post #9 of 41
Quote:
Originally Posted by iacas View Post
 

I don't see much of a need for that. You can't put a stick down and line the camera up to that? People put their cameras down because they don't know any better.

 

I do like the idea of having an on-screen level. My Canon G12 has that. And smartphone cameras have them too.

 

You have a point. I've gotten away from setting a stick perpendicular to target line. Lazy. Gonna start bringing a half length alignment rod.

post #10 of 41

I sent you the email, @Lee Tracey. I look forward to your response.

post #11 of 41
I am curious as to where these videos will be saved. I am not certain but I think today's SD memory cards cannot handle 1.3mp at 1000 fps. I think you would need to drop it unprocessed directly into a PC. I am interested to hear the solution for this.

I also think the global shutter at 1000 fps is overkill and unnecessary unless you wanted to see club and ball interaction for which 1000 is too slow. I'd consider it a nice to have.
post #12 of 41
Quote:
Originally Posted by mchepp View Post

I am curious as to where these videos will be saved. I am not certain but I think today's SD memory cards cannot handle 1.3mp at 1000 fps. I think you would need to drop it unprocessed directly into a PC. I am interested to hear the solution for this.

I also think the global shutter at 1000 fps is overkill and unnecessary unless you wanted to see club and ball interaction for which 1000 is too slow. I'd consider it a nice to have.

128 gb sd card should do it?
post #13 of 41
Quote:
Originally Posted by nevets88 View Post

128 gb sd card should do it?

 

The data rate, not the file size. With compression it could be 100 MB/sec. But that's still a LOT of data, and it will suck up storage space FAST.

post #14 of 41
Quote:
Originally Posted by iacas View Post

The data rate, not the file size. With compression it could be 100 MB/sec. But that's still a LOT of data, and it will suck up storage space FAST.

So that would be just ~2 min. That's not gonna work.
post #15 of 41
Quote:
Originally Posted by nevets88 View Post

So that would be just ~2 min. That's not gonna work.

 

I think the bigger issue is the data rate. But storage (even on the computer you import it to) is a concern as well.

post #16 of 41
Thread Starter 

The issue of storage brought up by many of you and especially Erik J. Barzeski has prompted me to look at this aspect in detail and the short sharp answer maybe that until a new storage media comes along my proposed 1.3M colour camera at 1000 IPS in easy mobile form may never see the light of day.  If we start in raw video from the sensor then our resolution is 1280 X 1024 which will store about 400 consecutive frames per GB of memory with 12 bits per pixel.  At 1,000 images per second that's only 0.4 seconds per GB in raw video.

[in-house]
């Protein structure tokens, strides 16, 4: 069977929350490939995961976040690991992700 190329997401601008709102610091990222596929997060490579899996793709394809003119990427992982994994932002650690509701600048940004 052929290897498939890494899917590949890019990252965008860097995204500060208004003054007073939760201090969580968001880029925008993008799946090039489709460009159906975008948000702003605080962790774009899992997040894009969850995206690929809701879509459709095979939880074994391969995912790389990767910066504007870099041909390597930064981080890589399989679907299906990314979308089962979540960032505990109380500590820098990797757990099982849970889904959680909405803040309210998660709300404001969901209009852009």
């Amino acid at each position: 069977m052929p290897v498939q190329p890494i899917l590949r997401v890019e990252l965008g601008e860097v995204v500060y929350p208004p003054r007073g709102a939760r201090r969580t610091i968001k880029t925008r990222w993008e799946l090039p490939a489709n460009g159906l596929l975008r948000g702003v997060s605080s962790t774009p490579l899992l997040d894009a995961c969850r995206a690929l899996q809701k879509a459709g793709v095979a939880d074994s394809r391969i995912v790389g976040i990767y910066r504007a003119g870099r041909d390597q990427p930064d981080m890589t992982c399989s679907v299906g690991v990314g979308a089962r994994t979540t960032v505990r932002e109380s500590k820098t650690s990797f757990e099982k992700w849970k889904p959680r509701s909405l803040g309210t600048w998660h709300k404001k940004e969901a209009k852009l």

If we add H265 compression and fit an SSD 500GB memory for the mobile unit then we are defeated again as the SSD would cost about $2,000 - plus the bulk the camera would have to be for the battery pack as well.  Our 1.3colour @ 1000 IPS would fit well in the indoor training studio for then we could buffer to DDR3 and USB3 out to a heavy duty mains powered storage unit.

 

If we change the whole concept and select 2megapixel at 1920 X 1080 at 120 IPS  compressed by H.264 then we would need 174 GB of storage per hour.  But we could use a laptop hard drive.  However that steps up our power source from 3.7V to 12V and a massive battery pack.

 

Nothing but problems!

 

It seems to me that my task is to discover what the minimum resolution is acceptable and what the minimum frame rate is acceptable and what price would be popular. I know I could design a low cost camera based on VGA ( 640 X 480 ) and 100 IPS  plus a global shutter, but then so could anybody else so why has it not already been done?

 

I could add the remote control facility and a few other features to make it different but is it worth the NRE investment - it would cost about $120,000 to design but additional money would be needed for the marketing stage or a prior deal with a strong marketing organisation.  I will try to add a JPEG of the difference between a global shutter and a rolling shutter, but if it does not work perhaps somebody can tell me how to put it up on this forum.

 

Lee Tracey

post #17 of 41

This is some interesting conversation I have to admit.

 

How things turned from the first post to post# 16 was great.. not the end result that there are so many problems to solve, but how the thought process and the role of sharing information really changes the way people in general re-consider their alternatives and ideas.

 

I am sure @iacas can talk more about what is really acceptable to the teacher (as rarely will the normal golfer know what to look for) in terms of fps for a meaningful analysis of a swing.. what is the point of diminishing returns??  If someone were to ask me I would say that anything over 264 fps is probably over kill..  

post #18 of 41
I don't think it's an fps problem. 240 is pretty good to see impact w/o blur in good lighting conditions. IMHO, if you want to sell more, making it stupid proof and super quick and easy to shoot video, perhaps interface with a larger screen, wifi upload, that sort of thing, will appeal to more people. Throw in a rainproof cover perhaps.